Cervical Cancer: Prevention and Early Detection

Wednesday, January 28, 2015 3:24 PM comments (0)

cervical cancerThough highly preventable and treatable if caught in its early stages, cervical cancer remains the second leading cause of cancer death in women worldwide. The most significant risk factor for cervical cancer is the sexually transmitted virus, human papillomavirus, or HPV.

There are over 100 different types of HPV that are broken down into two categories: low-risk HPVs, which rarely cause cancer but can cause genital warts, and high-risk HPVs, which may cause  cancer.  HPV types 16 and 18 are responsible for upwards of 70 percent of all cervical cancers. 

Kerry Swenson, MD, PhD , OBGYN at NorthShore, stresses the importance of measures and tests that can prevent or identify cervical cancer in its early and most treatable stages: 

HPV vaccine. More than 80 percent of women will be exposed to at least one strain of HPV in their lifetime.  Thankfully, there is a vaccine that can protect against the four most common strains of HPV. The vaccine only works to prevent infection and is not effective if an infection is already present, which is why it is recommended that these vaccines are administered to girls and women between the ages of 9 and 26, and boys and men between the ages of 9 and 21.  It is best to complete the HPV series before any sexual activity takes place with a potential  exposure  to the HPV virus.   By protecting against HPV, the risk of developing cervical cancer is significantly reduced.  HPV vaccines do not provide protection against all cancer-causing HPV infections so regular screening is still important.

Pap and HPV testing. Regular screening with a Pap smear may identify cervical cancer or cellular changes of the cervix that can lead to cervical cancer. Women should begin Pap tests at age 21 and every three years until age 30.  At age 30, cotesting with a Pap smear and high-risk HPV test should be performed every five years, unless otherwise directed by your physician.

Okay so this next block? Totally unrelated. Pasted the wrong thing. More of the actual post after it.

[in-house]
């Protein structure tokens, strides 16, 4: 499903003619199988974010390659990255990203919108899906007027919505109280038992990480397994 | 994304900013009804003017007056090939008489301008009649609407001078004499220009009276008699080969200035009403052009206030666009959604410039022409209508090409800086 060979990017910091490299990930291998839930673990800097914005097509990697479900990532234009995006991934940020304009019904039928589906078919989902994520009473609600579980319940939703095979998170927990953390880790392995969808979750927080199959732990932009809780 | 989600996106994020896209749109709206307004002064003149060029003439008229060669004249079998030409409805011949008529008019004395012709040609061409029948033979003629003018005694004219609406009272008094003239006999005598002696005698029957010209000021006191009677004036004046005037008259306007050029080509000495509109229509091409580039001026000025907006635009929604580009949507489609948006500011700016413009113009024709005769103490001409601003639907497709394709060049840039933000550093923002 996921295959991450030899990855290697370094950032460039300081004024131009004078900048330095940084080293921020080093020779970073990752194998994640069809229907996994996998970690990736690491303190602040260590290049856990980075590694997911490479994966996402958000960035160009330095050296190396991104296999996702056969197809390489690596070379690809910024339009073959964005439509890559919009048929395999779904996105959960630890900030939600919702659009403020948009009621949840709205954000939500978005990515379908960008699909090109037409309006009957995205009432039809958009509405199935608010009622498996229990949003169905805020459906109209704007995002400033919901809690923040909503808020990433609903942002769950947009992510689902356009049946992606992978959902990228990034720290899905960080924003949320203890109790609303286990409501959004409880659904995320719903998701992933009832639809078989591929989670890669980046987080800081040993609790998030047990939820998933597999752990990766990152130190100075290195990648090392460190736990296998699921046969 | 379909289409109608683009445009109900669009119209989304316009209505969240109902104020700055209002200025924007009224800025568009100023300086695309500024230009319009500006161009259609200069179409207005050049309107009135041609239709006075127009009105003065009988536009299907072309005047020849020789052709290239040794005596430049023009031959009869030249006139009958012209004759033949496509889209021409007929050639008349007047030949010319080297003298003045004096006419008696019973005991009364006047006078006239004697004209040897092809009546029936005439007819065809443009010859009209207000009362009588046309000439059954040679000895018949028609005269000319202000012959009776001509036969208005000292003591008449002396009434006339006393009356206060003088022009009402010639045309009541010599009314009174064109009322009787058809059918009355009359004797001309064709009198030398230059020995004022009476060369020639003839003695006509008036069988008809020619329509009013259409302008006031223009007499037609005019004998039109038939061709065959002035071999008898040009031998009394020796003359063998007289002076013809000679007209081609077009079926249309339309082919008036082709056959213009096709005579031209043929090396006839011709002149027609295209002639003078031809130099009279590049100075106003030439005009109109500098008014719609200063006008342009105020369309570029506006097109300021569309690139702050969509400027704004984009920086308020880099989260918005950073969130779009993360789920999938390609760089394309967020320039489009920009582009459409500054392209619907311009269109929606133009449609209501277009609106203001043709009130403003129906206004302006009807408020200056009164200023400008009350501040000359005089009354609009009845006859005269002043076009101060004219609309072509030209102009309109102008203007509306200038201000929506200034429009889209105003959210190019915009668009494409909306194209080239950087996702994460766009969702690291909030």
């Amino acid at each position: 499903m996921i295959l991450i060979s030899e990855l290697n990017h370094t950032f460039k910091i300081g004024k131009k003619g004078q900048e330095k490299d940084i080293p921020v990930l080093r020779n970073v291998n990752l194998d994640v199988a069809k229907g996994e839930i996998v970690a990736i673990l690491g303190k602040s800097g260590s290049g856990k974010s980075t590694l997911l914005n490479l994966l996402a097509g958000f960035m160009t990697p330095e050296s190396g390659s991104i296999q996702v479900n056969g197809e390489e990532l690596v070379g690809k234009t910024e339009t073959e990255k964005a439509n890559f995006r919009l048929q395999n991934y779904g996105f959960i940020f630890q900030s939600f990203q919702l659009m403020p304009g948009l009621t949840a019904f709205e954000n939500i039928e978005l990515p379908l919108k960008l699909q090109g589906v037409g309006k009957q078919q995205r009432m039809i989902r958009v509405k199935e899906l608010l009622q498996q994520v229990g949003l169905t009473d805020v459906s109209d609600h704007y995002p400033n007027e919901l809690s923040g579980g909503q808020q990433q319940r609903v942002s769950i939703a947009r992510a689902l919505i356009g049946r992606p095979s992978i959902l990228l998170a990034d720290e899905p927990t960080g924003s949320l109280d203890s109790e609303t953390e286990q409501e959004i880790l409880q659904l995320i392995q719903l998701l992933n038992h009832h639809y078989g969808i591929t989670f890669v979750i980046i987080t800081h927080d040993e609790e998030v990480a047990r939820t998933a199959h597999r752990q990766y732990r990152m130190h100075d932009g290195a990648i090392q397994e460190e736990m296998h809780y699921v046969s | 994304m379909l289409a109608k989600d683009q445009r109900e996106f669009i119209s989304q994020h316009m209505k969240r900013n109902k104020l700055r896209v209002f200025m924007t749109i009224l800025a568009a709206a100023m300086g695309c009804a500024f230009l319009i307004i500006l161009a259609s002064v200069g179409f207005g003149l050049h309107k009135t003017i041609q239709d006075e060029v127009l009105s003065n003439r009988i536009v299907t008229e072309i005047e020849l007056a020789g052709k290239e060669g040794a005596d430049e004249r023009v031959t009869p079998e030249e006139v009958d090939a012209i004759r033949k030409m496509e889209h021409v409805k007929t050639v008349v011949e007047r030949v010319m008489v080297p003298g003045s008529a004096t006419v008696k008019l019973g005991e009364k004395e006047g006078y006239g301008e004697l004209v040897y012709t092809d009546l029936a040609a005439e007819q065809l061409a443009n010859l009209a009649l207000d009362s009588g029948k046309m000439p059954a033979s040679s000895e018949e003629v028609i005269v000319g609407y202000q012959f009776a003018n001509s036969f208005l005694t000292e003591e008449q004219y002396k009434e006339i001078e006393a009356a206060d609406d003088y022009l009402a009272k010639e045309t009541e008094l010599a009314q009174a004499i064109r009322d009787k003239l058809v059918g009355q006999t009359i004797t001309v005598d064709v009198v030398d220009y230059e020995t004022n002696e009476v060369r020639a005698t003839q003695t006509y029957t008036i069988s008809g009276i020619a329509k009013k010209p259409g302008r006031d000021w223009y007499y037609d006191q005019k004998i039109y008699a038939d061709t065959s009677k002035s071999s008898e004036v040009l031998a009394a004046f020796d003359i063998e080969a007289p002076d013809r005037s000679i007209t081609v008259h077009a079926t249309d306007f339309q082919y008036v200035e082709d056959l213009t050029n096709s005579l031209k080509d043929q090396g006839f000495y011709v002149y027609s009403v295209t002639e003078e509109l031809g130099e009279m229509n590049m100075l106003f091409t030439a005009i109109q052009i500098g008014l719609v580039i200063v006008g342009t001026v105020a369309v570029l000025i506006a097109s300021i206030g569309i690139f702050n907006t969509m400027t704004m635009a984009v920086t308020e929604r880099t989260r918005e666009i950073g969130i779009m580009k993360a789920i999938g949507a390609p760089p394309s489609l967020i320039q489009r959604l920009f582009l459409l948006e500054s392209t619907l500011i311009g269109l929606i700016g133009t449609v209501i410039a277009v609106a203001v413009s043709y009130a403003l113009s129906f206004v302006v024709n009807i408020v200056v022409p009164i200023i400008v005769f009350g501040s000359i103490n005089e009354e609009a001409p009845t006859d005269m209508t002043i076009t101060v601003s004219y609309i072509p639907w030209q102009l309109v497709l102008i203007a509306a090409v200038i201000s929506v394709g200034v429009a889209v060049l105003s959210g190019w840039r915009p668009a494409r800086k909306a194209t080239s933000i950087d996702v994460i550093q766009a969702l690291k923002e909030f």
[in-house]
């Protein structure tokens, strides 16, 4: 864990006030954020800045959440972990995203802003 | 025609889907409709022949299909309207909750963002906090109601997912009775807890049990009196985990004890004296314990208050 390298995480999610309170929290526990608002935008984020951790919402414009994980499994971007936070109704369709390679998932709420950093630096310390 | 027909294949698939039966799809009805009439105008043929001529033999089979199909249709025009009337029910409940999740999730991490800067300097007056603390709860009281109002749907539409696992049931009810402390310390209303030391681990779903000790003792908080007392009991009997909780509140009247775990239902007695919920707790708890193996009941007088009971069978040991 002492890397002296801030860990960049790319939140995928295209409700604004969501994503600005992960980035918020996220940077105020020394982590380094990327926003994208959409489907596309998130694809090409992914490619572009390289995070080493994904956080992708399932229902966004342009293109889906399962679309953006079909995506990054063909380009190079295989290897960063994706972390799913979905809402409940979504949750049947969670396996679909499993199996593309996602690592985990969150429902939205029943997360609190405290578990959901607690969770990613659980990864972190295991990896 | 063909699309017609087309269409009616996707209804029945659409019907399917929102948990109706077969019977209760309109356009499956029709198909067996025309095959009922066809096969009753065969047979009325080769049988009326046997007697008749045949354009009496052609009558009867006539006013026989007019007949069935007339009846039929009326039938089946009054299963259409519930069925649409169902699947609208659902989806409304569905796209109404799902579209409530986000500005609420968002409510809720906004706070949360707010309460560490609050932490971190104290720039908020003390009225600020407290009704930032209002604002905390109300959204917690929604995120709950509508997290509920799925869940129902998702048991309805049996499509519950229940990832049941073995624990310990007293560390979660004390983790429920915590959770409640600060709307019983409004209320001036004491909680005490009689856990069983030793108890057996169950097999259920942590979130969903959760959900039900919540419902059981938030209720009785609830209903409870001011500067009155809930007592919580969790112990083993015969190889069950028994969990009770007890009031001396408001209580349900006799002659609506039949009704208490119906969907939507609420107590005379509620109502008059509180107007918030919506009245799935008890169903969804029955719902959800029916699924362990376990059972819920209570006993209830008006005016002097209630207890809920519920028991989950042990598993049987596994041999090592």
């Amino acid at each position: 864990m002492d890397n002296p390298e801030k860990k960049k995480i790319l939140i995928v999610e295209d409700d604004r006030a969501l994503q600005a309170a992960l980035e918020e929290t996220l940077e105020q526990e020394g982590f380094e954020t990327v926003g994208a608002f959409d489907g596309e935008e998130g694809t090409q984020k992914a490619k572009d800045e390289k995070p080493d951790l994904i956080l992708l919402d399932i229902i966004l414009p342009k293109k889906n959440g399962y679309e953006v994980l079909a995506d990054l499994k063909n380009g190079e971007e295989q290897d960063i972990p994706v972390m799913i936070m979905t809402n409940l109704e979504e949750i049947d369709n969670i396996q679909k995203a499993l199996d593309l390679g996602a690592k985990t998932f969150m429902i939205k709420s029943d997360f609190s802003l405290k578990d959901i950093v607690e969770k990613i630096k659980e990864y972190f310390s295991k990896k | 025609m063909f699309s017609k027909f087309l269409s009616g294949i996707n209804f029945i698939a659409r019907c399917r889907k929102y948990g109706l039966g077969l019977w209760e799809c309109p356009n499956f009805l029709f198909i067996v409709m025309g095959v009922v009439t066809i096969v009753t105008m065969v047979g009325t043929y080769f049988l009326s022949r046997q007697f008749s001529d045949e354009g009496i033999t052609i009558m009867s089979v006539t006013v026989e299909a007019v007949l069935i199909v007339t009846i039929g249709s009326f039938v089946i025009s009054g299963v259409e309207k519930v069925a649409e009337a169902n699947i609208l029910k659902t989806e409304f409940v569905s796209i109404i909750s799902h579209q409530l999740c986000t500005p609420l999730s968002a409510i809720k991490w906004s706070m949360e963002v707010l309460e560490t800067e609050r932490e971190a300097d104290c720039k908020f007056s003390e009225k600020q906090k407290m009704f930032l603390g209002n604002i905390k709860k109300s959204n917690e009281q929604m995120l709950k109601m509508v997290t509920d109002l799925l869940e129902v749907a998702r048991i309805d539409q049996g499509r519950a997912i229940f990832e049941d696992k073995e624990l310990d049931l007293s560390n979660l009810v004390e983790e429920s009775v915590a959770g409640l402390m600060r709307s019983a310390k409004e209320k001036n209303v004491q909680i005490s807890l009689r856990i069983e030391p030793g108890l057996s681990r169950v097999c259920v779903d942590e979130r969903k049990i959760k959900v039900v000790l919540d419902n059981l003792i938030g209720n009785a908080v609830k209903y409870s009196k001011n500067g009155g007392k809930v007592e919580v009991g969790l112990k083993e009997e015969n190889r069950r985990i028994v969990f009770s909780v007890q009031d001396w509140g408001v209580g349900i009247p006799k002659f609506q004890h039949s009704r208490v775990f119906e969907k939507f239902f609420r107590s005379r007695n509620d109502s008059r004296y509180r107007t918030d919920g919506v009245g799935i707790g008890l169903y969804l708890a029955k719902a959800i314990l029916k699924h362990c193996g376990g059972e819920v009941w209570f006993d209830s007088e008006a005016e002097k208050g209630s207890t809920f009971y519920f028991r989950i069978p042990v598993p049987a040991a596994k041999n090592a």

Well-rounded health. A healthy diet, maintaining a healthy weight, exercise and quitting smoking all contribute to lowering one’s risk for cervical cancer as well as many other types of cancer. 

January is Cervical Cancer Awareness Month. Remember to raise awareness about cervical cancer prevention among the important women in your life this month and year-round. 

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Protecting Young People from HPV Infection

Thursday, January 26, 2012 8:56 AM comments (1)

Human papillomavirus (HPV) is a common virus simply spread by skin-to-skin contact. There are many different types of HPV (nearly 200). However, 40 of these types can infect the genital areas, mouth or throat of men and women during sexual contact.HPV

Over 80% of sexually active women and more than 50% of sexually active men will have acquired genital HPV infection at some point during their life. This makes genital HPV the most common sexually transmitted infection (STI). However, most people who become infected remain unaware of it and infect their partners before they clear it on their own.

Some HPV types result in genital warts; other types are associated with cervical, vaginal, oral, anal and penile cancers. Fortunately, parents and patients can take important steps to help reduce HPV infection risks.

Kenneth Fox, MD, Pediatrician at NorthShore, offers tips on reducing HPV infection risks:

  • Communicate: Talk to your children and teens about safe sex and STIs. Let them know that their risks can be reduced by abstinence (including oral sex), by delaying sexual initiation, by limiting the number of sex partners and by using latex condoms during sexual contact.
  • Vaccinate: HPV vaccine helps prevent the most common types of sexually acquired HPV. The vaccine is available for males and females ages 9-26. Three doses of the vaccine are recommended, and the greatest protection is achieved if all doses are completed before sexual initiation and exposure to HPV. Notably, 75% of new HPV infections occur between ages 15-24 years, and over half of these new infections occur within the first 3 years after sexual initiation.

Have you spoken with your child or his/her primary care physician about this vaccine?

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